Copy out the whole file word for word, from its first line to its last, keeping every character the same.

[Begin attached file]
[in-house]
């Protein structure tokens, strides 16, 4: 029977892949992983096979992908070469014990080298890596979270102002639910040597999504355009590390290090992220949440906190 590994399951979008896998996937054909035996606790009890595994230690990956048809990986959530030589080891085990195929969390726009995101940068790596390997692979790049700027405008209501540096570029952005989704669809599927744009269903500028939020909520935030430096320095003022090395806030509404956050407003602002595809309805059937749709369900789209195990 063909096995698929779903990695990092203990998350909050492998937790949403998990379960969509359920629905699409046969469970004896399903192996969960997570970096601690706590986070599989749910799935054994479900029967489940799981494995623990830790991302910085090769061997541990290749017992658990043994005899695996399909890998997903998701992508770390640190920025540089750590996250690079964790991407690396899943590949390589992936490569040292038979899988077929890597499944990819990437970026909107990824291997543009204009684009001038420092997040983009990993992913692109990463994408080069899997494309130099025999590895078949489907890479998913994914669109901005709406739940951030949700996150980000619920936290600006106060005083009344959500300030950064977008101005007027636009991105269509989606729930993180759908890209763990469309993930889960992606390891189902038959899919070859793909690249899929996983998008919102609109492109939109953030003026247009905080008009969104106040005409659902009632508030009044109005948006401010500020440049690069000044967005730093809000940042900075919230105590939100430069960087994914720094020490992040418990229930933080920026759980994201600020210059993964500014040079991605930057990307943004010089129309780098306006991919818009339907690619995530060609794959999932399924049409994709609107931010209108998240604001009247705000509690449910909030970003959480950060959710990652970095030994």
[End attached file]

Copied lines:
[in-house]
């Protein structure tokens, strides 16, 4: 029977892949992983096979992908070469014990080298890596979270102002639910040597999504355009590390290090992220949440906190 590994399951979008896998996937054909035996606790009890595994230690990956048809990986959530030589080891085990195929969390726009995101940068790596390997692979790049700027405008209501540096570029952005989704669809599927744009269903500028939020909520935030430096320095003022090395806030509404956050407003602002595809309805059937749709369900789209195990 063909096995698929779903990695990092203990998350909050492998937790949403998990379960969509359920629905699409046969469970004896399903192996969960997570970096601690706590986070599989749910799935054994479900029967489940799981494995623990830790991302910085090769061997541990290749017992658990043994005899695996399909890998997903998701992508770390640190920025540089750590996250690079964790991407690396899943590949390589992936490569040292038979899988077929890597499944990819990437970026909107990824291997543009204009684009001038420092997040983009990993992913692109990463994408080069899997494309130099025999590895078949489907890479998913994914669109901005709406739940951030949700996150980000619920936290600006106060005083009344959500300030950064977008101005007027636009991105269509989606729930993180759908890209763990469309993930889960992606390891189902038959899919070859793909690249899929996983998008919102609109492109939109953030003026247009905080008009969104106040005409659902009632508030009044109005948006401010500020440049690069000044967005730093809000940042900075919230105590939100430069960087994914720094020490992040418990229930933080920026759980994201600020210059993964500014040079991605930057990307943004010089129309780098306006991919818009339907690619995530060609794959999932399924049409994709609107931010209108998240604001009247705000509690449910909030970003959480950060959710990652970095030994």